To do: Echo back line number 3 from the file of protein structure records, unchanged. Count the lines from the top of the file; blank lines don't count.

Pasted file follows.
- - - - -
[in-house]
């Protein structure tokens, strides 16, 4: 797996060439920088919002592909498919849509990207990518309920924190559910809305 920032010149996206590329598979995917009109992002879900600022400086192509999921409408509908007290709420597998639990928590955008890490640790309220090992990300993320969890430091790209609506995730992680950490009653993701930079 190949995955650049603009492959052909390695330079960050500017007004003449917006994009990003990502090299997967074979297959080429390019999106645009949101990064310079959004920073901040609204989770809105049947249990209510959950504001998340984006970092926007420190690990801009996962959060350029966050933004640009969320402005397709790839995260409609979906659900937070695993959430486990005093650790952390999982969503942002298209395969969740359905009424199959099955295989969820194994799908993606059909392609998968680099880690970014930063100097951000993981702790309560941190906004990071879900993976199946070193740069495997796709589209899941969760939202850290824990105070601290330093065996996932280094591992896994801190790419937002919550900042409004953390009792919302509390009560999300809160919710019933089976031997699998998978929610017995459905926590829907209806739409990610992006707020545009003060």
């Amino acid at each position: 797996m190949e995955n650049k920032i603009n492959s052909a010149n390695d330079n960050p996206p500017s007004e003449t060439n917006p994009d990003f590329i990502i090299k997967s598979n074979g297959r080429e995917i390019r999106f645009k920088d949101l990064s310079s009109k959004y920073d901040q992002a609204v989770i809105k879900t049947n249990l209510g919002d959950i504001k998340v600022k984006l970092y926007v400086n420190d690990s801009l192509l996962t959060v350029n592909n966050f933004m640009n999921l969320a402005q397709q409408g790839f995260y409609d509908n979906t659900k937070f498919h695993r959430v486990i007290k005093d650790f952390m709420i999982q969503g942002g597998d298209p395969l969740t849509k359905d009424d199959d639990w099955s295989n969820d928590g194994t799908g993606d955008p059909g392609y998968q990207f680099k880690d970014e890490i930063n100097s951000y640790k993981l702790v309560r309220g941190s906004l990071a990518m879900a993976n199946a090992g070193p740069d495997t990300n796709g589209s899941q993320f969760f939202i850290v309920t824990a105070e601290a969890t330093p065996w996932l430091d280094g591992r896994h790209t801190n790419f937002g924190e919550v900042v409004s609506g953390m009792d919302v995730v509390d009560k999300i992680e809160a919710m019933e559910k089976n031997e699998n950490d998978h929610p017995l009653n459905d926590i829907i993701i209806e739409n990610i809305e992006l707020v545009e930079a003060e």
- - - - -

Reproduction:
């Amino acid at each position: 797996m190949e995955n650049k920032i603009n492959s052909a010149n390695d330079n960050p996206p500017s007004e003449t060439n917006p994009d990003f590329i990502i090299k997967s598979n074979g297959r080429e995917i390019r999106f645009k920088d949101l990064s310079s009109k959004y920073d901040q992002a609204v989770i809105k879900t049947n249990l209510g919002d959950i504001k998340v600022k984006l970092y926007v400086n420190d690990s801009l192509l996962t959060v350029n592909n966050f933004m640009n999921l969320a402005q397709q409408g790839f995260y409609d509908n979906t659900k937070f498919h695993r959430v486990i007290k005093d650790f952390m709420i999982q969503g942002g597998d298209p395969l969740t849509k359905d009424d199959d639990w099955s295989n969820d928590g194994t799908g993606d955008p059909g392609y998968q990207f680099k880690d970014e890490i930063n100097s951000y640790k993981l702790v309560r309220g941190s906004l990071a990518m879900a993976n199946a090992g070193p740069d495997t990300n796709g589209s899941q993320f969760f939202i850290v309920t824990a105070e601290a969890t330093p065996w996932l430091d280094g591992r896994h790209t801190n790419f937002g924190e919550v900042v409004s609506g953390m009792d919302v995730v509390d009560k999300i992680e809160a919710m019933e559910k089976n031997e699998n950490d998978h929610p017995l009653n459905d926590i829907i993701i209806e739409n990610i809305e992006l707020v545009e930079a003060e």